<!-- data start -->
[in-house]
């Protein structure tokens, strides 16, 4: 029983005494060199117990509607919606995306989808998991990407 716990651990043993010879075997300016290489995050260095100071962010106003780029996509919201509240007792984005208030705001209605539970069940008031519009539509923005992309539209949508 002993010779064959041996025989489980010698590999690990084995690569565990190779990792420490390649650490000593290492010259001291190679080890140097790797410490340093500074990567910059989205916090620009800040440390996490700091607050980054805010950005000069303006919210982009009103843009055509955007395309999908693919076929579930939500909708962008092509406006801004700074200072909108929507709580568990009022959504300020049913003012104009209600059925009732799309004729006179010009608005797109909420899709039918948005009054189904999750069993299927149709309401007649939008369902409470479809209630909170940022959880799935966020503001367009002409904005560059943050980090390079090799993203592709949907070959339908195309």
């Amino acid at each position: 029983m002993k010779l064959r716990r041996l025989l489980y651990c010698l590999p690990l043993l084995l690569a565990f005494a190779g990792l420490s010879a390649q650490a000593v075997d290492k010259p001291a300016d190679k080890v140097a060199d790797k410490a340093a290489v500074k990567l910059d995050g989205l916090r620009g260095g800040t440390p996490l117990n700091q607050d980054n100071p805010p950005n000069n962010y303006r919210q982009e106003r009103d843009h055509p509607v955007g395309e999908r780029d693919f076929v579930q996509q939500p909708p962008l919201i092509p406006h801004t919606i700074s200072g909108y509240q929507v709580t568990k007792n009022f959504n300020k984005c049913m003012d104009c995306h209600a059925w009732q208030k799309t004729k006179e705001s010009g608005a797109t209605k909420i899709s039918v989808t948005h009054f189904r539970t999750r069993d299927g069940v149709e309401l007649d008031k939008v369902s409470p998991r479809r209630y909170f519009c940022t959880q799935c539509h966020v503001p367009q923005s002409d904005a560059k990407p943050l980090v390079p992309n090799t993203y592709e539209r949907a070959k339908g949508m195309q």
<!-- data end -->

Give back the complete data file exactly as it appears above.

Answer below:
[in-house]
């Protein structure tokens, strides 16, 4: 029983005494060199117990509607919606995306989808998991990407 716990651990043993010879075997300016290489995050260095100071962010106003780029996509919201509240007792984005208030705001209605539970069940008031519009539509923005992309539209949508 002993010779064959041996025989489980010698590999690990084995690569565990190779990792420490390649650490000593290492010259001291190679080890140097790797410490340093500074990567910059989205916090620009800040440390996490700091607050980054805010950005000069303006919210982009009103843009055509955007395309999908693919076929579930939500909708962008092509406006801004700074200072909108929507709580568990009022959504300020049913003012104009209600059925009732799309004729006179010009608005797109909420899709039918948005009054189904999750069993299927149709309401007649939008369902409470479809209630909170940022959880799935966020503001367009002409904005560059943050980090390079090799993203592709949907070959339908195309």
């Amino acid at each position: 029983m002993k010779l064959r716990r041996l025989l489980y651990c010698l590999p690990l043993l084995l690569a565990f005494a190779g990792l420490s010879a390649q650490a000593v075997d290492k010259p001291a300016d190679k080890v140097a060199d790797k410490a340093a290489v500074k990567l910059d995050g989205l916090r620009g260095g800040t440390p996490l117990n700091q607050d980054n100071p805010p950005n000069n962010y303006r919210q982009e106003r009103d843009h055509p509607v955007g395309e999908r780029d693919f076929v579930q996509q939500p909708p962008l919201i092509p406006h801004t919606i700074s200072g909108y509240q929507v709580t568990k007792n009022f959504n300020k984005c049913m003012d104009c995306h209600a059925w009732q208030k799309t004729k006179e705001s010009g608005a797109t209605k909420i899709s039918v989808t948005h009054f189904r539970t999750r069993d299927g069940v149709e309401l007649d008031k939008v369902s409470p998991r479809r209630y909170f519009c940022t959880q799935c539509h966020v503001p367009q923005s002409d904005a560059k990407p943050l980090v390079p992309n090799t993203y592709e539209r949907a070959k339908g949508m195309q």